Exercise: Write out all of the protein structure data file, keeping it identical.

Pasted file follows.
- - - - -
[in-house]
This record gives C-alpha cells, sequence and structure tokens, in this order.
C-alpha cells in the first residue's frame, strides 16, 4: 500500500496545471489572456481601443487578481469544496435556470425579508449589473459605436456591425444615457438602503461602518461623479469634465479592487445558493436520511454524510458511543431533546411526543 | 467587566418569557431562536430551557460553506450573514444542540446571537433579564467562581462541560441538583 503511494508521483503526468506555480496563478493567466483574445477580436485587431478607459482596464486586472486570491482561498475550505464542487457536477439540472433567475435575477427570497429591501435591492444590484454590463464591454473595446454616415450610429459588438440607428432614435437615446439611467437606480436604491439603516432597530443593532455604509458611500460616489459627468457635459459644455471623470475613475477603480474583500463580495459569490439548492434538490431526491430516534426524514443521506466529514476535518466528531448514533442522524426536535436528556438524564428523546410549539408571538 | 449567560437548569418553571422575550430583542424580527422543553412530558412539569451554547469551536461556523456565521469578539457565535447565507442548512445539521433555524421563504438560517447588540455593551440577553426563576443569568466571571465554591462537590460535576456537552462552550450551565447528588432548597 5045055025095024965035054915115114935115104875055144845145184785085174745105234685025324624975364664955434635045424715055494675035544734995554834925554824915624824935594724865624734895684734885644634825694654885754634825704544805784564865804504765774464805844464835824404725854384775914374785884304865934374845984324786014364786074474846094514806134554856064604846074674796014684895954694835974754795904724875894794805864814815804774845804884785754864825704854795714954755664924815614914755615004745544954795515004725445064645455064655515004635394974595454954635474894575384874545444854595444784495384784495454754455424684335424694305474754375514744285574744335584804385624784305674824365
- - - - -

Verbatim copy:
[in-house]
This record gives C-alpha cells, sequence and structure tokens, in this order.
C-alpha cells in the first residue's frame, strides 16, 4: 500500500496545471489572456481601443487578481469544496435556470425579508449589473459605436456591425444615457438602503461602518461623479469634465479592487445558493436520511454524510458511543431533546411526543 | 467587566418569557431562536430551557460553506450573514444542540446571537433579564467562581462541560441538583 503511494508521483503526468506555480496563478493567466483574445477580436485587431478607459482596464486586472486570491482561498475550505464542487457536477439540472433567475435575477427570497429591501435591492444590484454590463464591454473595446454616415450610429459588438440607428432614435437615446439611467437606480436604491439603516432597530443593532455604509458611500460616489459627468457635459459644455471623470475613475477603480474583500463580495459569490439548492434538490431526491430516534426524514443521506466529514476535518466528531448514533442522524426536535436528556438524564428523546410549539408571538 | 449567560437548569418553571422575550430583542424580527422543553412530558412539569451554547469551536461556523456565521469578539457565535447565507442548512445539521433555524421563504438560517447588540455593551440577553426563576443569568466571571465554591462537590460535576456537552462552550450551565447528588432548597 5045055025095024965035054915115114935115104875055144845145184785085174745105234685025324624975364664955434635045424715055494675035544734995554834925554824915624824935594724865624734895684734885644634825694654885754634825704544805784564865804504765774464805844464835824404725854384775914374785884304865934374845984324786014364786074474846094514806134554856064604846074674796014684895954694835974754795904724875894794805864814815804774845804884785754864825704854795714954755664924815614914755615004745544954795515004725445064645455064655515004635394974595454954635474894575384874545444854595444784495384784495454754455424684335424694305474754375514744285574744335584804385624784305674824365